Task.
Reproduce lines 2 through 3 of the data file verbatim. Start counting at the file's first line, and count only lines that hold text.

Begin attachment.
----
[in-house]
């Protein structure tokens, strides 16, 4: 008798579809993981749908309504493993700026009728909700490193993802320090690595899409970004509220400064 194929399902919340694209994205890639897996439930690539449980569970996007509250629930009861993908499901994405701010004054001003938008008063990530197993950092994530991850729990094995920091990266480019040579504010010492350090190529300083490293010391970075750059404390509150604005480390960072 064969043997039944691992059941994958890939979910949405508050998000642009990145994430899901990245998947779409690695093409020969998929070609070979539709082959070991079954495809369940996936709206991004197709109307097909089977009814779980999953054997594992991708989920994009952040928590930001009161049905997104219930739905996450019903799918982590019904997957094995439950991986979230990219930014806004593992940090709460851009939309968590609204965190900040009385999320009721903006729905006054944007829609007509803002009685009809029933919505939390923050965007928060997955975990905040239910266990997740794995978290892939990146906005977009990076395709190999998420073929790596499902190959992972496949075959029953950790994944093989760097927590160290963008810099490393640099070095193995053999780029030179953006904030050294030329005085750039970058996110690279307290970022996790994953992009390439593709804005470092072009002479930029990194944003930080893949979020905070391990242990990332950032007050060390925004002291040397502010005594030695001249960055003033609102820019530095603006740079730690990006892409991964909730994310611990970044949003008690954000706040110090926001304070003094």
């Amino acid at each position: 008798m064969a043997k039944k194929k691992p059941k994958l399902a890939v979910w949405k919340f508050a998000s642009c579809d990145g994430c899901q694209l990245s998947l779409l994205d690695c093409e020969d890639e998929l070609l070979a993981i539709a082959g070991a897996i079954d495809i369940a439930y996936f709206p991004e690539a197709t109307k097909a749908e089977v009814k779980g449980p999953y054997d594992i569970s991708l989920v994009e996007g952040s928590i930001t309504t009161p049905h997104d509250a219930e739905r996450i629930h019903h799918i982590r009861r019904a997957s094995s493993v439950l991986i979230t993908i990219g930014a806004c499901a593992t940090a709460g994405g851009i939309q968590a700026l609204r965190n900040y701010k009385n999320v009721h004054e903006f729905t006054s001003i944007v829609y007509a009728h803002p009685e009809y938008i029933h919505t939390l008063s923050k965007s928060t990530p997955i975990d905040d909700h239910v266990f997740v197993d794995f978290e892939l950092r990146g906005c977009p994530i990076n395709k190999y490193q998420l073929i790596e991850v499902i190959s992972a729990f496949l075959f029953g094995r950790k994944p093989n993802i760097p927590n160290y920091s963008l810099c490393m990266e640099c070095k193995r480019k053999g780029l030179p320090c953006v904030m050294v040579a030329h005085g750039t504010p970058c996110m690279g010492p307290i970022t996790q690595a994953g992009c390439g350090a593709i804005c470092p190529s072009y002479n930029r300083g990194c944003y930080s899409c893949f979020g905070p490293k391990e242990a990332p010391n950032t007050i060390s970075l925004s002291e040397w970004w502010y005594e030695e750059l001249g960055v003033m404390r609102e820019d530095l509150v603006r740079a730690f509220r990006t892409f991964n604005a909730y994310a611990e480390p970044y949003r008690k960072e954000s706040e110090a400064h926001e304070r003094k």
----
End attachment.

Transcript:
């Protein structure tokens, strides 16, 4: 008798579809993981749908309504493993700026009728909700490193993802320090690595899409970004509220400064 194929399902919340694209994205890639897996439930690539449980569970996007509250629930009861993908499901994405701010004054001003938008008063990530197993950092994530991850729990094995920091990266480019040579504010010492350090190529300083490293010391970075750059404390509150604005480390960072 064969043997039944691992059941994958890939979910949405508050998000642009990145994430899901990245998947779409690695093409020969998929070609070979539709082959070991079954495809369940996936709206991004197709109307097909089977009814779980999953054997594992991708989920994009952040928590930001009161049905997104219930739905996450019903799918982590019904997957094995439950991986979230990219930014806004593992940090709460851009939309968590609204965190900040009385999320009721903006729905006054944007829609007509803002009685009809029933919505939390923050965007928060997955975990905040239910266990997740794995978290892939990146906005977009990076395709190999998420073929790596499902190959992972496949075959029953950790994944093989760097927590160290963008810099490393640099070095193995053999780029030179953006904030050294030329005085750039970058996110690279307290970022996790994953992009390439593709804005470092072009002479930029990194944003930080893949979020905070391990242990990332950032007050060390925004002291040397502010005594030695001249960055003033609102820019530095603006740079730690990006892409991964909730994310611990970044949003008690954000706040110090926001304070003094």
């Amino acid at each position: 008798m064969a043997k039944k194929k691992p059941k994958l399902a890939v979910w949405k919340f508050a998000s642009c579809d990145g994430c899901q694209l990245s998947l779409l994205d690695c093409e020969d890639e998929l070609l070979a993981i539709a082959g070991a897996i079954d495809i369940a439930y996936f709206p991004e690539a197709t109307k097909a749908e089977v009814k779980g449980p999953y054997d594992i569970s991708l989920v994009e996007g952040s928590i930001t309504t009161p049905h997104d509250a219930e739905r996450i629930h019903h799918i982590r009861r019904a997957s094995s493993v439950l991986i979230t993908i990219g930014a806004c499901a593992t940090a709460g994405g851009i939309q968590a700026l609204r965190n900040y701010k009385n999320v009721h004054e903006f729905t006054s001003i944007v829609y007509a009728h803002p009685e009809y938008i029933h919505t939390l008063s923050k965007s928060t990530p997955i975990d905040d909700h239910v266990f997740v197993d794995f978290e892939l950092r990146g906005c977009p994530i990076n395709k190999y490193q998420l073929i790596e991850v499902i190959s992972a729990f496949l075959f029953g094995r950790k994944p093989n993802i760097p927590n160290y920091s963008l810099c490393m990266e640099c070095k193995r480019k053999g780029l030179p320090c953006v904030m050294v040579a030329h005085g750039t504010p970058c996110m690279g010492p307290i970022t996790q690595a994953g992009c390439g350090a593709i804005c470092p190529s072009y002479n930029r300083g990194c944003y930080s899409c893949f979020g905070p490293k391990e242990a990332p010391n950032t007050i060390s970075l925004s002291e040397w970004w502010y005594e030695e750059l001249g960055v003033m404390r609102e820019d530095l509150v603006r740079a730690f509220r990006t892409f991964n604005a909730y994310a611990e480390p970044y949003r008690k960072e954000s706040e110090a400064h926001e304070r003094k």